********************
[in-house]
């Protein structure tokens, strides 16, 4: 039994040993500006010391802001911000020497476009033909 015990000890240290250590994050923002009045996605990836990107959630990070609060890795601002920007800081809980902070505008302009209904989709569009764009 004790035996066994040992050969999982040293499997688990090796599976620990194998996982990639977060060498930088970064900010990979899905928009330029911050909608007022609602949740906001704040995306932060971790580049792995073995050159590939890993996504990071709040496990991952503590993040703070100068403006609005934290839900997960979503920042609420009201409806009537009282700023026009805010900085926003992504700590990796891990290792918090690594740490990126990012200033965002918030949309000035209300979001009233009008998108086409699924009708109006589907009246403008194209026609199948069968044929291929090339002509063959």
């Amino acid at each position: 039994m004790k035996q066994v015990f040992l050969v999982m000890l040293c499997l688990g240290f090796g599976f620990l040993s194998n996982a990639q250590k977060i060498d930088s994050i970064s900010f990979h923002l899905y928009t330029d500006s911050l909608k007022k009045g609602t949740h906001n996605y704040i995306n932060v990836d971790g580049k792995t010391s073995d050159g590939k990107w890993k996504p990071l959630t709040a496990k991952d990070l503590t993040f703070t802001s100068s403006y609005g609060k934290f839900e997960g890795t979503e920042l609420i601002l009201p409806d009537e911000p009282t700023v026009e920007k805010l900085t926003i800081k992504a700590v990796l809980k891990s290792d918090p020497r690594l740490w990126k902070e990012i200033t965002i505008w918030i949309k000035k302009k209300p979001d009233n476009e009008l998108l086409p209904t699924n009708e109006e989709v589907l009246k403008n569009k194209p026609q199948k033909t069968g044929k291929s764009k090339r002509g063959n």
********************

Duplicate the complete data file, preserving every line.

[in-house]
């Protein structure tokens, strides 16, 4: 039994040993500006010391802001911000020497476009033909 015990000890240290250590994050923002009045996605990836990107959630990070609060890795601002920007800081809980902070505008302009209904989709569009764009 004790035996066994040992050969999982040293499997688990090796599976620990194998996982990639977060060498930088970064900010990979899905928009330029911050909608007022609602949740906001704040995306932060971790580049792995073995050159590939890993996504990071709040496990991952503590993040703070100068403006609005934290839900997960979503920042609420009201409806009537009282700023026009805010900085926003992504700590990796891990290792918090690594740490990126990012200033965002918030949309000035209300979001009233009008998108086409699924009708109006589907009246403008194209026609199948069968044929291929090339002509063959």
């Amino acid at each position: 039994m004790k035996q066994v015990f040992l050969v999982m000890l040293c499997l688990g240290f090796g599976f620990l040993s194998n996982a990639q250590k977060i060498d930088s994050i970064s900010f990979h923002l899905y928009t330029d500006s911050l909608k007022k009045g609602t949740h906001n996605y704040i995306n932060v990836d971790g580049k792995t010391s073995d050159g590939k990107w890993k996504p990071l959630t709040a496990k991952d990070l503590t993040f703070t802001s100068s403006y609005g609060k934290f839900e997960g890795t979503e920042l609420i601002l009201p409806d009537e911000p009282t700023v026009e920007k805010l900085t926003i800081k992504a700590v990796l809980k891990s290792d918090p020497r690594l740490w990126k902070e990012i200033t965002i505008w918030i949309k000035k302009k209300p979001d009233n476009e009008l998108l086409p209904t699924n009708e109006e989709v589907l009246k403008n569009k194209p026609q199948k033909t069968g044929k291929s764009k090339r002509g063959n």